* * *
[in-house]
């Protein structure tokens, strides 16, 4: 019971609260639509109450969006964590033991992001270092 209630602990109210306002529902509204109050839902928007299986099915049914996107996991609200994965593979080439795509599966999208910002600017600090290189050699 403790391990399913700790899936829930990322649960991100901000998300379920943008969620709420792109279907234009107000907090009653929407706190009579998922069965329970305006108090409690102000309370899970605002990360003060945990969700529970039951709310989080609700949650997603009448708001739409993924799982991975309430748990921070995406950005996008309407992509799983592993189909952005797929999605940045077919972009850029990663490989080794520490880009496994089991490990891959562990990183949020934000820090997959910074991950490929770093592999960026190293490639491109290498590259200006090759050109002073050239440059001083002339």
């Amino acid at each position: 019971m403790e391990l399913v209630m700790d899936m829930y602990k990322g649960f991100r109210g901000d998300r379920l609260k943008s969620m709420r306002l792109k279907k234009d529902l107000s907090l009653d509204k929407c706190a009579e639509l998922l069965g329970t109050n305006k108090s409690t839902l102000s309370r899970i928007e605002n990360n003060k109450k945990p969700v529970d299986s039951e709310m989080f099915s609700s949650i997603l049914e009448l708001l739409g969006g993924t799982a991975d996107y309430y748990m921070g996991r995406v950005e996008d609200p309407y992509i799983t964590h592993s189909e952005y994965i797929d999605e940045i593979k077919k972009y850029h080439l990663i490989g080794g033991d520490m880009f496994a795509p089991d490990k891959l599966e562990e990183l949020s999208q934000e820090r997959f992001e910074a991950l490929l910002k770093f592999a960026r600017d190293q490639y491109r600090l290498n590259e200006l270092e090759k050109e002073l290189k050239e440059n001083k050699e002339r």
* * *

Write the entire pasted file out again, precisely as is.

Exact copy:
[in-house]
């Protein structure tokens, strides 16, 4: 019971609260639509109450969006964590033991992001270092 209630602990109210306002529902509204109050839902928007299986099915049914996107996991609200994965593979080439795509599966999208910002600017600090290189050699 403790391990399913700790899936829930990322649960991100901000998300379920943008969620709420792109279907234009107000907090009653929407706190009579998922069965329970305006108090409690102000309370899970605002990360003060945990969700529970039951709310989080609700949650997603009448708001739409993924799982991975309430748990921070995406950005996008309407992509799983592993189909952005797929999605940045077919972009850029990663490989080794520490880009496994089991490990891959562990990183949020934000820090997959910074991950490929770093592999960026190293490639491109290498590259200006090759050109002073050239440059001083002339």
């Amino acid at each position: 019971m403790e391990l399913v209630m700790d899936m829930y602990k990322g649960f991100r109210g901000d998300r379920l609260k943008s969620m709420r306002l792109k279907k234009d529902l107000s907090l009653d509204k929407c706190a009579e639509l998922l069965g329970t109050n305006k108090s409690t839902l102000s309370r899970i928007e605002n990360n003060k109450k945990p969700v529970d299986s039951e709310m989080f099915s609700s949650i997603l049914e009448l708001l739409g969006g993924t799982a991975d996107y309430y748990m921070g996991r995406v950005e996008d609200p309407y992509i799983t964590h592993s189909e952005y994965i797929d999605e940045i593979k077919k972009y850029h080439l990663i490989g080794g033991d520490m880009f496994a795509p089991d490990k891959l599966e562990e990183l949020s999208q934000e820090r997959f992001e910074a991950l490929l910002k770093f592999a960026r600017d190293q490639y491109r600090l290498n590259e200006l270092e090759k050109e002073l290189k050239e440059n001083k050699e002339r």